Figure 1.

Putting these costs in the NVA category sometimes feels counterintuitive for those directly involved. Categorizing deviation investigation activities, for example, as NVA doesn't mean that they aren't important or that the business can get by without them. It simply identifies deviation investigation as an activity that would not have been needed had a failure not occurred.

It's important for those involved in this exercise to understand that the idea isn't to assign blame. The entire focus is on shifting perspective, digging deeply, and clearly understanding the events and issues driving compliance costs.

Some NVA activities and costs are obvious. Others are more subtle, but they must be captured to obtain a complete picture.

Some of the most frequently obscured NVA activities are those associated with process improvement. This, too, may seem counterintuitive. After all, how could improving something not be a value-added activity? The need for process improvement often indicates shortcomings in product development, technology transfer, validation, submission, or training. It actually is process correction.

Improvements that must be made to correct incapable processes and eliminate deviations or compliance failures certainly benefit the business, but categorizing them as BVA essentially means you've accepted failure and subsequent correction as something you can't run the business without. You can. By using operational excellence, Quality by Design, and quality risk management (QRM) methodologies from development through commercialization, you can get it right the first time and obviate the need and the cost of subsequent improvement. For compliance functions, the cost of process correction activities masquerading as process improvement can be considerable.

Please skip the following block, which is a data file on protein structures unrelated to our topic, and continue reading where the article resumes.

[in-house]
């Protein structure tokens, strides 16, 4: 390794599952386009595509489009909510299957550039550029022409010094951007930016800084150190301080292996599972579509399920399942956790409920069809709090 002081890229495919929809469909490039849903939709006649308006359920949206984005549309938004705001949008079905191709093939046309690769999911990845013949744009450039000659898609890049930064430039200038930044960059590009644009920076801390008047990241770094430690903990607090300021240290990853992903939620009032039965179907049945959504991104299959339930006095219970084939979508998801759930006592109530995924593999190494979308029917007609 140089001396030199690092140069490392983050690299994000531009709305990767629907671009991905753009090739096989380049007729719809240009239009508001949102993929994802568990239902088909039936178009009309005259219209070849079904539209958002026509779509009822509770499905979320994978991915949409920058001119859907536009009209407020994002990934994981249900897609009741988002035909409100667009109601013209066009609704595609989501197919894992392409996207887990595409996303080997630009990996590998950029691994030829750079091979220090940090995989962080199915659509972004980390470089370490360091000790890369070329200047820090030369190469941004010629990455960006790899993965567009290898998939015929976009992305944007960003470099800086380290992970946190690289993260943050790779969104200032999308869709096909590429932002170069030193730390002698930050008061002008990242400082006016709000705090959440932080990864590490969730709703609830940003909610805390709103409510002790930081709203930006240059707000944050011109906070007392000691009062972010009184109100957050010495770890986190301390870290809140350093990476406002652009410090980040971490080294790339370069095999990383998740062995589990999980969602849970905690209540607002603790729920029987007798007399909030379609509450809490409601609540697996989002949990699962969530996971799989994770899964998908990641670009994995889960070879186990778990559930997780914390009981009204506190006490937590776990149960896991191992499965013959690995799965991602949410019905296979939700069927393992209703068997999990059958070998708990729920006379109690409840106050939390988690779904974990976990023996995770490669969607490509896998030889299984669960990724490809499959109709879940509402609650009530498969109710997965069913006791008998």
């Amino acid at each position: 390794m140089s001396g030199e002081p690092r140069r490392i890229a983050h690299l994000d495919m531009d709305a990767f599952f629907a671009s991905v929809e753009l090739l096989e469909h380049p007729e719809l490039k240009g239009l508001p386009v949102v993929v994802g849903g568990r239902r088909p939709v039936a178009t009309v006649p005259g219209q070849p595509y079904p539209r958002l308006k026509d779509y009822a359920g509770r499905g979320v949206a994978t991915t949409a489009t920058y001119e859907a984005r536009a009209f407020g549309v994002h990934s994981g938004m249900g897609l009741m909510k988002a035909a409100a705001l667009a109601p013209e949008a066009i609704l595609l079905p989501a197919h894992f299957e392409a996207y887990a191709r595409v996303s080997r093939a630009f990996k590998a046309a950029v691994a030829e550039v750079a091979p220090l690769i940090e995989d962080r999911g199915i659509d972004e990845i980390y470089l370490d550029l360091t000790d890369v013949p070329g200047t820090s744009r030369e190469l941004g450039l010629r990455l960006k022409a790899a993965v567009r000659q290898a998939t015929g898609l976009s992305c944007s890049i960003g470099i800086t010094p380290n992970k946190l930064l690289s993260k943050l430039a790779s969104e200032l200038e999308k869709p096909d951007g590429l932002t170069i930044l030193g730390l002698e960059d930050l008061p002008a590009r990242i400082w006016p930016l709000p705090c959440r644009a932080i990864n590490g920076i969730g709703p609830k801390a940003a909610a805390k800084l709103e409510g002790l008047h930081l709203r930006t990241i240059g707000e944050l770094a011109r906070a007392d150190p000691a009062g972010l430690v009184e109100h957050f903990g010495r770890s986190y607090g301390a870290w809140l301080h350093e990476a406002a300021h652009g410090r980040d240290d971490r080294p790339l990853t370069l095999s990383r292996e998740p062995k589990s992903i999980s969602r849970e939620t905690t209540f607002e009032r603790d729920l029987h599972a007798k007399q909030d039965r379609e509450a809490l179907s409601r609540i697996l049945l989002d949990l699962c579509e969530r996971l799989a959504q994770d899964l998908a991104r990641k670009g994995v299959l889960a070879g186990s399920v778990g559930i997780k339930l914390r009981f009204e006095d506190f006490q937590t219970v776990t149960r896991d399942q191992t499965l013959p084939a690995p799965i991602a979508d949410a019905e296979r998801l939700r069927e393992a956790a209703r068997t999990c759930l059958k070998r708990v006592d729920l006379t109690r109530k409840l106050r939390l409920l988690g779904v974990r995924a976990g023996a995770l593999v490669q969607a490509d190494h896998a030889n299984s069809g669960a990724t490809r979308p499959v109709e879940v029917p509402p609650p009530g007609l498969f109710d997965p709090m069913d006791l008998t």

The first step in controlling these costs is to create an effective measurement process for COPQ. However, many organizations fail to track it accurately.

NVA ACTIVITIES DRIVEN BY THE ANTICIPATION OF FAILURE

Costs associated with the expectation of failure are more difficult to see and quantify. They arise when excess staff and equipment capacity are maintained because the organization is unable to predict when the next failure will occur but feels it needs to be ready. Such excesses are the hidden, indirect affects of COPQ.

It's important to be clear that NVA costs incurred in anticipation of failure differ greatly from the BVA activity of QRM to identify and mitigate potential failure modes. QRM is proactive. The anticipation of failure described here is passive. The organization doesn't know which process is going to fail or when it's going to fail but is staffed up, just in case. What's insidious is that this condition evolves over time to become the status quo, with the result that it looks and feels like something that has to be done to run the business.

The causes of failure anticipation and the hidden costs of the activities it leads to typically fall into three major categories:

  • over-reaction to past failures

  • low inherent process capability

  • over-estimation of risk.

In other words, these costly activities can result from a faulty response to the past, poor processes in the present, and an inaccurate view of the future.

OVER-REACTION TO PAST FAILURES

The evolution of unnecessary activities and excess infrastructure are often the remnants of reaction to past failures and incomplete corrective action where root cause and likelihood of repetition is unknown. Examples of activities driven by over-reaction to past failure include: